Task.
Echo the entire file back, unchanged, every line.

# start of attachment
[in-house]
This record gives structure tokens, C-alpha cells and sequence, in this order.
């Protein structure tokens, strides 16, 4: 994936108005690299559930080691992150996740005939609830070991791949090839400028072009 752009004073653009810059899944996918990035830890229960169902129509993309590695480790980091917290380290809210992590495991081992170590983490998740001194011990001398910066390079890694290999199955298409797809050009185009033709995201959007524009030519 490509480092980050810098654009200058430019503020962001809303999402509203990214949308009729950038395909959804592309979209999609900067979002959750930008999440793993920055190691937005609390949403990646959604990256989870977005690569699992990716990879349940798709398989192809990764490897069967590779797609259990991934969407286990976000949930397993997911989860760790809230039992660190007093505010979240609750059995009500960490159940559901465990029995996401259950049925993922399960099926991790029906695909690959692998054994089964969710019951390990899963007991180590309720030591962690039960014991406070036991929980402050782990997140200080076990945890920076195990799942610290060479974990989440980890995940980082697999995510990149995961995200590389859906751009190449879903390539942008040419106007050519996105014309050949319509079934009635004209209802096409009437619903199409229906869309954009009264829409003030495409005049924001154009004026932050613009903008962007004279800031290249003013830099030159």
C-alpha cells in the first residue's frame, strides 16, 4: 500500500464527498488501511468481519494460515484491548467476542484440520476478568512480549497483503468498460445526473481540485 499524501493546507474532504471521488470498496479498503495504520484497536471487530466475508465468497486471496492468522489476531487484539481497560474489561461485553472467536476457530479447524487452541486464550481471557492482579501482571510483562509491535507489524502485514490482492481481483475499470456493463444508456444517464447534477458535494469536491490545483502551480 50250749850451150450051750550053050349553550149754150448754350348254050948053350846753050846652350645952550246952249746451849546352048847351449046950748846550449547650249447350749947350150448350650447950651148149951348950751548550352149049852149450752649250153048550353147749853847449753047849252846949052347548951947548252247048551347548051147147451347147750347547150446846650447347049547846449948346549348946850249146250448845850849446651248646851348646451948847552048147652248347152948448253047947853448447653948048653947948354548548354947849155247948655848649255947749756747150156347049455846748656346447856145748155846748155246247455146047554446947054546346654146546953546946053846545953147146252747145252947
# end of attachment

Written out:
[in-house]
This record gives structure tokens, C-alpha cells and sequence, in this order.
């Protein structure tokens, strides 16, 4: 994936108005690299559930080691992150996740005939609830070991791949090839400028072009 752009004073653009810059899944996918990035830890229960169902129509993309590695480790980091917290380290809210992590495991081992170590983490998740001194011990001398910066390079890694290999199955298409797809050009185009033709995201959007524009030519 490509480092980050810098654009200058430019503020962001809303999402509203990214949308009729950038395909959804592309979209999609900067979002959750930008999440793993920055190691937005609390949403990646959604990256989870977005690569699992990716990879349940798709398989192809990764490897069967590779797609259990991934969407286990976000949930397993997911989860760790809230039992660190007093505010979240609750059995009500960490159940559901465990029995996401259950049925993922399960099926991790029906695909690959692998054994089964969710019951390990899963007991180590309720030591962690039960014991406070036991929980402050782990997140200080076990945890920076195990799942610290060479974990989440980890995940980082697999995510990149995961995200590389859906751009190449879903390539942008040419106007050519996105014309050949319509079934009635004209209802096409009437619903199409229906869309954009009264829409003030495409005049924001154009004026932050613009903008962007004279800031290249003013830099030159």
C-alpha cells in the first residue's frame, strides 16, 4: 500500500464527498488501511468481519494460515484491548467476542484440520476478568512480549497483503468498460445526473481540485 499524501493546507474532504471521488470498496479498503495504520484497536471487530466475508465468497486471496492468522489476531487484539481497560474489561461485553472467536476457530479447524487452541486464550481471557492482579501482571510483562509491535507489524502485514490482492481481483475499470456493463444508456444517464447534477458535494469536491490545483502551480 50250749850451150450051750550053050349553550149754150448754350348254050948053350846753050846652350645952550246952249746451849546352048847351449046950748846550449547650249447350749947350150448350650447950651148149951348950751548550352149049852149450752649250153048550353147749853847449753047849252846949052347548951947548252247048551347548051147147451347147750347547150446846650447347049547846449948346549348946850249146250448845850849446651248646851348646451948847552048147652248347152948448253047947853448447653948048653947948354548548354947849155247948655848649255947749756747150156347049455846748656346447856145748155846748155246247455146047554446947054546346654146546953546946053846545953147146252747145252947